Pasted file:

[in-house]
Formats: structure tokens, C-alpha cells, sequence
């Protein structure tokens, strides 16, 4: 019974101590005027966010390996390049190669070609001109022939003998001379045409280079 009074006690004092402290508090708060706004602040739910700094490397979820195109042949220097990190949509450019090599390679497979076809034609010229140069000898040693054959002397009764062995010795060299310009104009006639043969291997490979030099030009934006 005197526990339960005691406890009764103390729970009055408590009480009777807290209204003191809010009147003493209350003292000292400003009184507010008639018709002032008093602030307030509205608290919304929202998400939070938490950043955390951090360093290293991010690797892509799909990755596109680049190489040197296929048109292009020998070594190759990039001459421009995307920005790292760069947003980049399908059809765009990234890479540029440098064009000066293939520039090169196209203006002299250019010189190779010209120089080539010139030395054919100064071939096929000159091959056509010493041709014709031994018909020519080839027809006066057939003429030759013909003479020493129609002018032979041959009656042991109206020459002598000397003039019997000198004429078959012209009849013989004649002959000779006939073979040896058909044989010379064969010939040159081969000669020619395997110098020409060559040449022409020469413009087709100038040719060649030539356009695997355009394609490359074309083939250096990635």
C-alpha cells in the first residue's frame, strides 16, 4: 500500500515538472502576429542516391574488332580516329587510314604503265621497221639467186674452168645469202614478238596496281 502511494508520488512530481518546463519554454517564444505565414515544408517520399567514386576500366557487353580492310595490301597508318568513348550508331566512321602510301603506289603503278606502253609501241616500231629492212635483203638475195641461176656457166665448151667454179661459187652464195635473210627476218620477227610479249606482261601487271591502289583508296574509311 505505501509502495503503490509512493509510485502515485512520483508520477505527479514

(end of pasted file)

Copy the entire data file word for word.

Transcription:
[in-house]
Formats: structure tokens, C-alpha cells, sequence
């Protein structure tokens, strides 16, 4: 019974101590005027966010390996390049190669070609001109022939003998001379045409280079 009074006690004092402290508090708060706004602040739910700094490397979820195109042949220097990190949509450019090599390679497979076809034609010229140069000898040693054959002397009764062995010795060299310009104009006639043969291997490979030099030009934006 005197526990339960005691406890009764103390729970009055408590009480009777807290209204003191809010009147003493209350003292000292400003009184507010008639018709002032008093602030307030509205608290919304929202998400939070938490950043955390951090360093290293991010690797892509799909990755596109680049190489040197296929048109292009020998070594190759990039001459421009995307920005790292760069947003980049399908059809765009990234890479540029440098064009000066293939520039090169196209203006002299250019010189190779010209120089080539010139030395054919100064071939096929000159091959056509010493041709014709031994018909020519080839027809006066057939003429030759013909003479020493129609002018032979041959009656042991109206020459002598000397003039019997000198004429078959012209009849013989004649002959000779006939073979040896058909044989010379064969010939040159081969000669020619395997110098020409060559040449022409020469413009087709100038040719060649030539356009695997355009394609490359074309083939250096990635």
C-alpha cells in the first residue's frame, strides 16, 4: 500500500515538472502576429542516391574488332580516329587510314604503265621497221639467186674452168645469202614478238596496281 502511494508520488512530481518546463519554454517564444505565414515544408517520399567514386576500366557487353580492310595490301597508318568513348550508331566512321602510301603506289603503278606502253609501241616500231629492212635483203638475195641461176656457166665448151667454179661459187652464195635473210627476218620477227610479249606482261601487271591502289583508296574509311 505505501509502495503503490509512493509510485502515485512520483508520477505527479514